Schaumburg poised to approve Motorola redevelopment pact
On a day Motorola Solutions announced 200 job cuts in the Chicago area, Schaumburg trustees voted 5-1 to recommend approval of a reimbursement agreement for the proposed $80 million redevelopment of the telecommunication company's remaining presence in the village.
The agreement passed Tuesday and scheduled for final approval on Dec. 13 would gradually reimburse Motorola $27 million -- a third of its investment -- for the renovation of the two buildings it plans to keep on what was recently its 277-acre global headquarters.
The money would come from the area's tax-increment financing district, out of property taxes paid by the company itself but not going to local governments.
In exchange, Motorola plans to keep 1,600 employees on the campus, withdraw its tax appeals on the site for three particular years, and allow the village to design and build a new road through the property.
Motorola, which is signing a minimum 13-year-lease on the property it used to own, also will allow overflow parking from the Schaumburg Convention Center for three weekend events each year.
But the agreement was not without controversy. Village Trustee Tom Dailly cast the sole vote against the recommendation because he wanted stronger restrictions against Motorola reducing its workforce on the campus significantly below the promised 1,600 employees.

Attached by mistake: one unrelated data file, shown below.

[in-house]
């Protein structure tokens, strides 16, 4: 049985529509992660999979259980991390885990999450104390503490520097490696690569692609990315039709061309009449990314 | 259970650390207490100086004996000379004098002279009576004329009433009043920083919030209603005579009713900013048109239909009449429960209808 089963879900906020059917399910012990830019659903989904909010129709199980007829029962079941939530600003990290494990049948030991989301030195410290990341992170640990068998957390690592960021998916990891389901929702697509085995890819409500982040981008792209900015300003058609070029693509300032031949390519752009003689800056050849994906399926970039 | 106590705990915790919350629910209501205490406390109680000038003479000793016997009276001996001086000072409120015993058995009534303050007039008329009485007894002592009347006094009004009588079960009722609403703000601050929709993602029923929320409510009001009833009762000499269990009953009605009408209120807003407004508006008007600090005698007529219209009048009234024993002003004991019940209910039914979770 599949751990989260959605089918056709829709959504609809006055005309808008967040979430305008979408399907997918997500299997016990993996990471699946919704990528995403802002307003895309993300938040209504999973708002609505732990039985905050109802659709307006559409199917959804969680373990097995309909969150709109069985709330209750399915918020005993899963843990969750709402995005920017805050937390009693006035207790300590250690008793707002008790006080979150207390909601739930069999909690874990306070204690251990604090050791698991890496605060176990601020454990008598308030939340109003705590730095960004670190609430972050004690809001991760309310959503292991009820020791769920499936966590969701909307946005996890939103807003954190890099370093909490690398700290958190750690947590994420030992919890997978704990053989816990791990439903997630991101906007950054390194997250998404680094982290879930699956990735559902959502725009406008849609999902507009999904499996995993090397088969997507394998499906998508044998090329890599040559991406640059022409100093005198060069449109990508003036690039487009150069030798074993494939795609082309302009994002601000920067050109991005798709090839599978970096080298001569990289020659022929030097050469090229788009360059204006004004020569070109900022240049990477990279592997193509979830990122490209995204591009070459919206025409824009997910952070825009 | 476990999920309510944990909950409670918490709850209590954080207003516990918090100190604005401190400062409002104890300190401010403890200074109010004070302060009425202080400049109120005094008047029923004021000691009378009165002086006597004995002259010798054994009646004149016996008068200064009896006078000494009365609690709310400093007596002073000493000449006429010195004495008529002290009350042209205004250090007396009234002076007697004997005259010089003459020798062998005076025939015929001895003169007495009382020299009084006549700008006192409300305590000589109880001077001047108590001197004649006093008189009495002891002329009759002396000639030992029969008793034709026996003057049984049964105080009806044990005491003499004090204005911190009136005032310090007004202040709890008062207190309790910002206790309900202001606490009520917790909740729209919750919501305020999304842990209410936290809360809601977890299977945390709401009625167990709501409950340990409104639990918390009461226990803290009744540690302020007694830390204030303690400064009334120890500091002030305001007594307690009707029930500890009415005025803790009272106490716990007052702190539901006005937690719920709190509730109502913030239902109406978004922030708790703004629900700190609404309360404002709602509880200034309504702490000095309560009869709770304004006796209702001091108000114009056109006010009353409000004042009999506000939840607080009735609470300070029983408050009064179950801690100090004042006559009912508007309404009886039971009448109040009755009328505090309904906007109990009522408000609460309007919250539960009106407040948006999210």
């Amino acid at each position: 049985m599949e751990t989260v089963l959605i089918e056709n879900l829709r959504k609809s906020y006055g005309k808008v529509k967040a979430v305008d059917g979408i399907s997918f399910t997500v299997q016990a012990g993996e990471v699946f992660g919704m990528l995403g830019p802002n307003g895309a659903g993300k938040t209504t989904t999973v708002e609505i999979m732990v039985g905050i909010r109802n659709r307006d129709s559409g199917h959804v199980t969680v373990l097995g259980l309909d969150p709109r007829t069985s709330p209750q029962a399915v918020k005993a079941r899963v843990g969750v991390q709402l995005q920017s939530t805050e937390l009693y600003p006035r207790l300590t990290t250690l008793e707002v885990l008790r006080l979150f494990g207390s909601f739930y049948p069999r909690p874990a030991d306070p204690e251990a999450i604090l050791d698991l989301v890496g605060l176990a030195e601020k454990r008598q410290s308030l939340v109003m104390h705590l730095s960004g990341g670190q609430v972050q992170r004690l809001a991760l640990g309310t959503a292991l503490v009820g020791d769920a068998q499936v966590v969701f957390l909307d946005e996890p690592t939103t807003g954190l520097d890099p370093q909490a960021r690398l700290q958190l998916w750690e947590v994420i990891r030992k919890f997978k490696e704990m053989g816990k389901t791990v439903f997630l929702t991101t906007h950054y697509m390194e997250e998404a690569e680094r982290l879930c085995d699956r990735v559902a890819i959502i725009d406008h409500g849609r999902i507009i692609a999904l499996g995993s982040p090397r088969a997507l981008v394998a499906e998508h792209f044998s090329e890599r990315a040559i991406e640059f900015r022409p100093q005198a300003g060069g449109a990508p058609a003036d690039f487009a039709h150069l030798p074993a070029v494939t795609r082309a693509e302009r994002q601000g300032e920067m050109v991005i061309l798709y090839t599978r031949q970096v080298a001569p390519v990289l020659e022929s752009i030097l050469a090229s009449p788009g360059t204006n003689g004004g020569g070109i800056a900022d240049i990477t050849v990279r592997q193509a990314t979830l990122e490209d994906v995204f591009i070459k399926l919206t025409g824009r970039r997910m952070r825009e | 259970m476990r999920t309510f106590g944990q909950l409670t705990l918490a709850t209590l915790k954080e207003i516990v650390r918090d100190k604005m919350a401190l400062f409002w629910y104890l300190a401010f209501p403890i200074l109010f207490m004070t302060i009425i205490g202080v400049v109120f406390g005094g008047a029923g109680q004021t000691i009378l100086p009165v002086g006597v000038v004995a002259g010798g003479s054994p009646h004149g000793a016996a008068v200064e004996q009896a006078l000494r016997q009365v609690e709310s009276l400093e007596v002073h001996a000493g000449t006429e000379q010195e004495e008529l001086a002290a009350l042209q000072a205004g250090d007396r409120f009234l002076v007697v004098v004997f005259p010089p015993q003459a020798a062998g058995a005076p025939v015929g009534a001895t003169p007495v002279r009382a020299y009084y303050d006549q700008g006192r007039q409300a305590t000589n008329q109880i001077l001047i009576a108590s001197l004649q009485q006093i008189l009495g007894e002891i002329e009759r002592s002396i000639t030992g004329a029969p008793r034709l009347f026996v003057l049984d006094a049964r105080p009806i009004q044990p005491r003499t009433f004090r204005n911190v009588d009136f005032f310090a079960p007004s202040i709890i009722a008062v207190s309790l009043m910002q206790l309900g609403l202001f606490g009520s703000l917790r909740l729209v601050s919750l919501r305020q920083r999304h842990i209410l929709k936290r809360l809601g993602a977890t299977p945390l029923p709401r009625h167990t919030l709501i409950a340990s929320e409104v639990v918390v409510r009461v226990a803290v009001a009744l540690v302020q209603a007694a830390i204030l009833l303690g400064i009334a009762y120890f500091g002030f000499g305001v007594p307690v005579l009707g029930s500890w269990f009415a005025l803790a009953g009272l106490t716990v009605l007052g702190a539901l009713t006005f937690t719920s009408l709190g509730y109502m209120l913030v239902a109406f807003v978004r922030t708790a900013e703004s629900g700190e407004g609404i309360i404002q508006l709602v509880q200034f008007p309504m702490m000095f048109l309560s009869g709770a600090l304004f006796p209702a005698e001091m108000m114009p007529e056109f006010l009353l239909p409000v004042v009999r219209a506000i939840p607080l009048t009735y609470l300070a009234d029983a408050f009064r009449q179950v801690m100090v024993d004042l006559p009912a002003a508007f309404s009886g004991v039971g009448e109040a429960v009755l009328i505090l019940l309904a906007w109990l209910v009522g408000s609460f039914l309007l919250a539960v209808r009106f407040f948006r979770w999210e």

"I think we're making a mistake," Dailly said. "Motorola has a track record of cutting jobs. There's no way I can agree to this."
Dailly spoke even more bluntly to company representatives at the committee meeting.
"Quite frankly, I don't believe you'll be here in 13 years," he said. "Motorola will be gone."
The company did agree to employment restrictions in the agreement, which state that the annual TIF reimbursement would fall to half during any year the number of employees falls below 1,100. The reimbursement would disappear completely in any year there are fewer than 650 employees.
Dailly's suggestion that the reimbursement drop by 10 percent for every 100 employees Motorola falls below 1,600 was rejected by company officials as not allowing it the necessary flexibility to run its business.
Village Manager Brian Townsend said the agreement still serves both parties well.
"Even if they downsize again and end up with 1,100 employees, 1,100 employees is still a lot to be based in the village of Schaumburg," he said.
At the rate the village expects to collect money in the TIF district, it will take 20 years for Motorola to be reimbursed $27 million even if it remains eligible.
The village's attorney pointed out that the agreement would remain valid if Motorola left as long as it found a replacement tenant for the site willing to live by the same restrictions -- including the target of 1,600 employees.